Clock indentification

Last Edited By Krjb Donovan
Last Updated: Mar 11, 2014 07:37 PM GMT

Question

I need some information on a Seth Thomas clock I have. It is a mantle clock, of the gingerbread, kitchen style. It has a lyre movement, marked 5 7/8, with all the normal Seth Thomas markings. I noticed that it has a fly wheel much larger than most movements of this type. With the door open, it has a peaked roof on the case. With the door closed, the door has some carved side pieces, about 1 1/4" wide and about 5" tall on the bottom, the top are about the same width, and attached to the top peak part. Attached to the very top of the door, it has ribbed wood, that is crossed at the peak, as though one piece is going through the other, not laid on top of each other. Each piece sticks out about an inch after they cross. Below that on the door, are a series of 4 straight lines angled towards the movement. Just below the peak, above the door trim, is an indented circle. The circles also appear at the top corners of the door trim and one each on the bottom. The clock itself is 19" high, not counting the 1 inch pieces that stick up and across the very top,the bottom measures 12 inches across the very bottom. It has a silver bell, that is used both by the hour strike and the alarm. The visible part of the alarm on the dial is silver as well as is the pendulum leader. It has a Seth Thomas silver with brass ST center. Everything appears original, no extra holes anywhere. Also, the door trim is ribbed wood. It has indented lines along the top and sides, approximately 11 lines.It only strikes on the hour,there is no trip in the movement for the half hour. I don't know if this was part of the city series or made special. It does have a small tag, probably from the seller, that says no. 108, Sept. 17/94 and a signature. It a[[ears to be either a seller or repair sticker, quite old. I have searched the internet and have had no luck finding anything similar to this style.Any help you can give would be greatly appreciated.Rich

Answer

Rich, that is an elaborate description. It is really difficult for me to visualize everything you have described. I have never seen whet we consider a lyre pendulum on an early American kitchen clock. I looked through a few of my identification books and could not match the description or find a "lyre" pendulum. Would it be possible for you to send to my shop email address below a clear photo of the complete front of the clock? That way I could compare it with the catalog information.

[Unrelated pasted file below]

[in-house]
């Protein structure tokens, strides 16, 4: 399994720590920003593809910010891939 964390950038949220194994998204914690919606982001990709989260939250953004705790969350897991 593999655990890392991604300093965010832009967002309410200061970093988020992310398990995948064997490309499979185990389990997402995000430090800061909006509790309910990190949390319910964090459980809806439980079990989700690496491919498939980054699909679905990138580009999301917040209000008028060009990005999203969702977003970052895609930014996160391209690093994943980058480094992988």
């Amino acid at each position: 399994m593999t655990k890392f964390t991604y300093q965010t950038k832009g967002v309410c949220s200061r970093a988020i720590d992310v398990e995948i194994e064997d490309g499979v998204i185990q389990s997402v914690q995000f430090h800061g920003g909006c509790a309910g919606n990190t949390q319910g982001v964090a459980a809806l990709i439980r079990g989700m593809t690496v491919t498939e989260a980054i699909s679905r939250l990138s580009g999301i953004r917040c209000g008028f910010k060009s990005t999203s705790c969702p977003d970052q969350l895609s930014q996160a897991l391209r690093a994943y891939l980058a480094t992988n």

Richard, I have done some research on your clock which is a very nice one, and first let me apologize for mis-reading the description concerning the lyre movement. I had read it to be a lyre pendulum, and you are definitely correct on the lyre movement description. I think the Sept. 17/94, would be about right for the year 1894. Again you are correct in thinking it is from the "City Series", and I have an identification of the clock listed as the "Detroit". My reference book does not show the alarm and setting mechanism in the center of the dial. This model came in 1-day and 8-day versions, and if I am not mistaken, the large distance between the winding holes would indicate that yours is an 8-day clock. The alarm was a factory option which I think would be original. Although I do not give appraisals or values on the Internet, the book (CLOCK IDENTIFICATION AND PRICE GUIDE, BOOK 1 by Erhardt and Rabeneck) in which I found the information, reference listed the value of $135, but the published date was 1979. So the value has increased considerably. If I find any additional information I will get back with you.

John Newman

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